Larger Seeds are Dispersed Farther: the Long-Distance Seed Disperser ant Aphaenogaster famelica Prefers Larger Seeds

Satobu Takahashi, Takao Itino

Abstract


Seed dispersal by ants (myrmecochory) is an important life phase in flowering herbs of temperate deciduous forests, and long dispersal is basically preferable in terms of plant fitness. Although it is known that larger ants transport seeds farther, previous studies conflicted whether larger seeds are preferred by large ants. We examine how seed size and ant body size influence removal rate of seeds and their dispersal distance by ants. The obligate myrmecochorous, large-seed bearing Viola hondoensis and ant-ballistic diplochorous, small-seed bearing Viola spp. and Corydalis pallida were comparatively investigated. 1) Ant preference: attraction rate and transportation rate of large V. hondoensis seeds by ants were consistently high regardless of the disperser ant size whilst those rates of small diplochorous seeds were conspicuously lower for large Aphaenogaster ants than for small Pheidole ants, suggesting small seeds are not adapted to be carried by large ants. 2) Dispersal distance: large V. hondoensis seeds were transported for a long distance because they were carried by both large and small ants while the small diplochorous seeds were transported for a short distance because they were carried only by small ants. These results suggest that large seeds are advantageous to attract large ants and to be farther dispersed as far as ant-mediated dispersal is concerned. On the other hand, the diplochorous small seeds do not attract large ants, and so are transported short by ants although they disperse their seeds by ballistic dispersal.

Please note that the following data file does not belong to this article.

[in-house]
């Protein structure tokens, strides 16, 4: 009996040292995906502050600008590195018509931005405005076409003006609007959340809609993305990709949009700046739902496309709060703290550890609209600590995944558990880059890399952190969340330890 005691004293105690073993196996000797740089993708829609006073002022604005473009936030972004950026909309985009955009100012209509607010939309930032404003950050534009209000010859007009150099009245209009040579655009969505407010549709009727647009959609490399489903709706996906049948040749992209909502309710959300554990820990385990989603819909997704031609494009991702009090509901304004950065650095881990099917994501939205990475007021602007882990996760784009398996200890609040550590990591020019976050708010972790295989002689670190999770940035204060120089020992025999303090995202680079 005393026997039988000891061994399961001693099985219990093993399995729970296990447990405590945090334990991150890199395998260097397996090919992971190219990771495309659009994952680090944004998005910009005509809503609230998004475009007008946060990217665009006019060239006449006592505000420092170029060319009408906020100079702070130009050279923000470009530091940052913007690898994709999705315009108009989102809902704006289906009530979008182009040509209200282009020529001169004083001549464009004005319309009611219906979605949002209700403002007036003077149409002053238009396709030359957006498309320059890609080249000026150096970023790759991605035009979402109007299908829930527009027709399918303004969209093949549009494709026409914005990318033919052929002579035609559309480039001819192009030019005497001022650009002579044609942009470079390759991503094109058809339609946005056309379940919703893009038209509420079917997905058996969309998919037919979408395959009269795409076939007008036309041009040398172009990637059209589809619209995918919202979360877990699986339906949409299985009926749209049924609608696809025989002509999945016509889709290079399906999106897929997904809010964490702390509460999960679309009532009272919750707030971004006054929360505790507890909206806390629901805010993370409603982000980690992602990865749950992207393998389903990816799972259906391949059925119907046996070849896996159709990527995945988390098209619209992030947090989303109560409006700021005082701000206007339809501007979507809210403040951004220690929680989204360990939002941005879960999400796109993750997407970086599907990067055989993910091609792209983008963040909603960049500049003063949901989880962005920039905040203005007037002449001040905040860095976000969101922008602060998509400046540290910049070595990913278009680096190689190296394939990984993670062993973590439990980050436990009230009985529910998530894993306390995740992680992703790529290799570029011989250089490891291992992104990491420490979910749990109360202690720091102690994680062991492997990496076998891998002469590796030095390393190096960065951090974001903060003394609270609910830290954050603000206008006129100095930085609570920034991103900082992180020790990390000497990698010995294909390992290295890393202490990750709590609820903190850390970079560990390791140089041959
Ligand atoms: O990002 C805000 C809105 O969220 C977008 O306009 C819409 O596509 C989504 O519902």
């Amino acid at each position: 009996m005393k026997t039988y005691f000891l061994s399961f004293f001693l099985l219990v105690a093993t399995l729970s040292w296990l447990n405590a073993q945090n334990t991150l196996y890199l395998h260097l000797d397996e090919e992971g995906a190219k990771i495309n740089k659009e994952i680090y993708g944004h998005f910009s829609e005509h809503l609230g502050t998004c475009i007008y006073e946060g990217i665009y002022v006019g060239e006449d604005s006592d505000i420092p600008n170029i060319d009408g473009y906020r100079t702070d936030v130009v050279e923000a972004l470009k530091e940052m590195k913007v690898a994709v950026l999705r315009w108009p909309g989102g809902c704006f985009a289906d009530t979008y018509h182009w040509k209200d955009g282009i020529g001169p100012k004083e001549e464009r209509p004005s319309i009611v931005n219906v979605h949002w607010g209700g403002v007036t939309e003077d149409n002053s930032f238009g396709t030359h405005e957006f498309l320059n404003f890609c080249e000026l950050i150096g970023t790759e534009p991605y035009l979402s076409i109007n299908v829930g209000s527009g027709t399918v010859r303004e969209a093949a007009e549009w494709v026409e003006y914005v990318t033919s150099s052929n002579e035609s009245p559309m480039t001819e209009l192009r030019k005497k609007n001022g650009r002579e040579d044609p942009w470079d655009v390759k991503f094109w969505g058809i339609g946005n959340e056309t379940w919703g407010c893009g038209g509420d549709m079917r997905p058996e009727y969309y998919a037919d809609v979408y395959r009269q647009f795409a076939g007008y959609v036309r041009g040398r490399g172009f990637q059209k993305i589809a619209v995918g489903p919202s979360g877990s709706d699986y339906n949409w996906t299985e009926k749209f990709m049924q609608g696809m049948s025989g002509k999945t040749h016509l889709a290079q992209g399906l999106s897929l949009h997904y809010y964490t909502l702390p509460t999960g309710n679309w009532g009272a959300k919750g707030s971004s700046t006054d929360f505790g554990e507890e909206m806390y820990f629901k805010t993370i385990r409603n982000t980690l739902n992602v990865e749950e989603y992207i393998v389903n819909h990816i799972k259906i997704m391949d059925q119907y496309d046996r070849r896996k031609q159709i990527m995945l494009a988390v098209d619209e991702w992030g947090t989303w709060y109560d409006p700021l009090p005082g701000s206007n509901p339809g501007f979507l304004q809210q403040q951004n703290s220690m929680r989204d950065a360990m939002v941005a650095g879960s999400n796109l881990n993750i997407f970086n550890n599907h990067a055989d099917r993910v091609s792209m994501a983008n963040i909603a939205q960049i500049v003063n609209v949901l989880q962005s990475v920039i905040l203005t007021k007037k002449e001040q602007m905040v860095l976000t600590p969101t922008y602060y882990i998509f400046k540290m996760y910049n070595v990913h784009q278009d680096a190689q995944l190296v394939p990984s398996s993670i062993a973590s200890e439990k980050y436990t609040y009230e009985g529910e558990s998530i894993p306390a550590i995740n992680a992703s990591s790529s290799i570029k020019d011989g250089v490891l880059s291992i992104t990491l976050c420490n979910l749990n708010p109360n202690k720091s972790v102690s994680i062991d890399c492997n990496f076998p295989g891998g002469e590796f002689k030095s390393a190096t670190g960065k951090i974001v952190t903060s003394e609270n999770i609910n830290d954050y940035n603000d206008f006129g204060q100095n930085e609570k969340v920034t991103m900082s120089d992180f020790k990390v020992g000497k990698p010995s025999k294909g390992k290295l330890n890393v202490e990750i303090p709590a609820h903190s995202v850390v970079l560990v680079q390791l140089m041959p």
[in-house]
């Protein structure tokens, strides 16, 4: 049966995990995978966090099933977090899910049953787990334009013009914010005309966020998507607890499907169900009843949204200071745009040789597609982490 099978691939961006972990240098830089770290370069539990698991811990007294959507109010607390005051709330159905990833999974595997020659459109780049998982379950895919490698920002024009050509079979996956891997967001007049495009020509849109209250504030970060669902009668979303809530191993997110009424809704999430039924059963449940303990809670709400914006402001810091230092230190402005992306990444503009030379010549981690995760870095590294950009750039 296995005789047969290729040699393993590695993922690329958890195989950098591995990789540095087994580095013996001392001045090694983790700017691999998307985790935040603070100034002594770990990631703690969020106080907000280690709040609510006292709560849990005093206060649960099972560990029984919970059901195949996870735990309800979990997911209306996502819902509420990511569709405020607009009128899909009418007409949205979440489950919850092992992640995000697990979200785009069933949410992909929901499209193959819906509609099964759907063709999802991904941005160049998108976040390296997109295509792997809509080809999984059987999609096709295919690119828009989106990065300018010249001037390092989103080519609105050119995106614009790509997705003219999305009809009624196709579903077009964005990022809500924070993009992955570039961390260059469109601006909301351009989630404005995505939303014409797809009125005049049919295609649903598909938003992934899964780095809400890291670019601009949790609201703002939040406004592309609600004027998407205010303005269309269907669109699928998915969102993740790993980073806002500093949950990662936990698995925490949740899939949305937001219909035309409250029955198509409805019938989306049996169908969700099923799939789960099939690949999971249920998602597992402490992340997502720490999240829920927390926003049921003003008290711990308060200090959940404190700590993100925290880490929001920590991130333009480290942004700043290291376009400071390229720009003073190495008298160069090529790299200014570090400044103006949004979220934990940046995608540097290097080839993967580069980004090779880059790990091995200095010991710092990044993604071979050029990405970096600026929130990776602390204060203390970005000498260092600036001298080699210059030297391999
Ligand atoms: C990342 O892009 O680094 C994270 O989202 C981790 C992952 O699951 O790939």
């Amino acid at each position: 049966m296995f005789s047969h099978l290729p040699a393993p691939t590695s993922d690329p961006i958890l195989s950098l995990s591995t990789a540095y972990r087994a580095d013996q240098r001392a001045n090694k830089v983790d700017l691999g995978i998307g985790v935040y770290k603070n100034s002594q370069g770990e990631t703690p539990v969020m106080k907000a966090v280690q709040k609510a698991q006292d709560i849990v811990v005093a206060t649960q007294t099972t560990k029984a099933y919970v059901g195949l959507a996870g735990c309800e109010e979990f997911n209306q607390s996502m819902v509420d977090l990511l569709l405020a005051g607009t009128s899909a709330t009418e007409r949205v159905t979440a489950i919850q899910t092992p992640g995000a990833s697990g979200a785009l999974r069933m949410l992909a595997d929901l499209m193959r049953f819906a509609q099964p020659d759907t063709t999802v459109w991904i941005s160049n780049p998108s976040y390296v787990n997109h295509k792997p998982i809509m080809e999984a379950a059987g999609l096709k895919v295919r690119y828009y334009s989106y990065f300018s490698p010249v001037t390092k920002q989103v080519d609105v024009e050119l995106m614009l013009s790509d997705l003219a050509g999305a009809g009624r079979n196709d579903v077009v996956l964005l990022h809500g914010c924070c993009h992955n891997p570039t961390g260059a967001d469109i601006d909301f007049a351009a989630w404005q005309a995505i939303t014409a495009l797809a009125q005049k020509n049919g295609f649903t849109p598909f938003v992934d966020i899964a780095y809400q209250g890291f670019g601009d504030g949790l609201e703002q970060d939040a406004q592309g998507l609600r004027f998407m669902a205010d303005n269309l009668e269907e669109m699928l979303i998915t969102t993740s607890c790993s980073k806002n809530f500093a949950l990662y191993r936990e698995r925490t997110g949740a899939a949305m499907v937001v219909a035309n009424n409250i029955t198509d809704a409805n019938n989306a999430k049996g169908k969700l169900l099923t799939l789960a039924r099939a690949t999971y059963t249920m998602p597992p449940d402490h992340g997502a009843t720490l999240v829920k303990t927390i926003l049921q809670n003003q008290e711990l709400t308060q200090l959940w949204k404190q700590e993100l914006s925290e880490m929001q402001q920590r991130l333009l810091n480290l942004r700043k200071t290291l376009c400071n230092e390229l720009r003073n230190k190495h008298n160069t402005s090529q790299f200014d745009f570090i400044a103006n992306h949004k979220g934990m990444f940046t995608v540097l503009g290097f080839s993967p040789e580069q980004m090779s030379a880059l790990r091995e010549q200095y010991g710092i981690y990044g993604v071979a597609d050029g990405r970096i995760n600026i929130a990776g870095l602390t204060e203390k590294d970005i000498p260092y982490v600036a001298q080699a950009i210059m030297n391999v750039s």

Keywords


Myrmecochory; plant-animal interaction; Pheidole; seed dispersal; Viola

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References


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DOI: http://dx.doi.org/10.13102/sociobiology.v59i4.888

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